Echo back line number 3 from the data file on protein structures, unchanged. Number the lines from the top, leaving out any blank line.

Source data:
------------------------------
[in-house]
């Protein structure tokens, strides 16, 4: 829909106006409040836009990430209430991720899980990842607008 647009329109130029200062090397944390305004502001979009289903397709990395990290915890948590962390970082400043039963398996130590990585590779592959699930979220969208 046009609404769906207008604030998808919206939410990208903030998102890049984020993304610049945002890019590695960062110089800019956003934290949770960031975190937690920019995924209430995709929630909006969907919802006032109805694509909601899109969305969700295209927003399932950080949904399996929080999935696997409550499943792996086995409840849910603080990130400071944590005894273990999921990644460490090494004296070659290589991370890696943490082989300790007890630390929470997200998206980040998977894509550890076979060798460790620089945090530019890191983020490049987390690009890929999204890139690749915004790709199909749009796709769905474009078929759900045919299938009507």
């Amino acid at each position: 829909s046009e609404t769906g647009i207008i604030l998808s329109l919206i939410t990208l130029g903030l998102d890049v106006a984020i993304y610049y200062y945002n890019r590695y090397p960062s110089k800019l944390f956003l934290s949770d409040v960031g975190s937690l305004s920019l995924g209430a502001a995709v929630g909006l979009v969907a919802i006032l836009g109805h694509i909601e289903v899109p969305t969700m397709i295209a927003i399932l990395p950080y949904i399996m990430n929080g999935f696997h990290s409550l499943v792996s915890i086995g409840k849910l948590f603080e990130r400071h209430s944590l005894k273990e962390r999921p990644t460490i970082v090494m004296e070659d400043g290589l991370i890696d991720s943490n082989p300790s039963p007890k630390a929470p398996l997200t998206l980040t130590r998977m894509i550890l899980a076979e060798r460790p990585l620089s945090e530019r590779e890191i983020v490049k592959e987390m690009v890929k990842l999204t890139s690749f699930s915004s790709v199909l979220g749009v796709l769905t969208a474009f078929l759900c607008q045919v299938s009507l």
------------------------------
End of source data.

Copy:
């Amino acid at each position: 829909s046009e609404t769906g647009i207008i604030l998808s329109l919206i939410t990208l130029g903030l998102d890049v106006a984020i993304y610049y200062y945002n890019r590695y090397p960062s110089k800019l944390f956003l934290s949770d409040v960031g975190s937690l305004s920019l995924g209430a502001a995709v929630g909006l979009v969907a919802i006032l836009g109805h694509i909601e289903v899109p969305t969700m397709i295209a927003i399932l990395p950080y949904i399996m990430n929080g999935f696997h990290s409550l499943v792996s915890i086995g409840k849910l948590f603080e990130r400071h209430s944590l005894k273990e962390r999921p990644t460490i970082v090494m004296e070659d400043g290589l991370i890696d991720s943490n082989p300790s039963p007890k630390a929470p398996l997200t998206l980040t130590r998977m894509i550890l899980a076979e060798r460790p990585l620089s945090e530019r590779e890191i983020v490049k592959e987390m690009v890929k990842l999204t890139s690749f699930s915004s790709v199909l979220g749009v796709l769905t969208a474009f078929l759900c607008q045919v299938s009507l």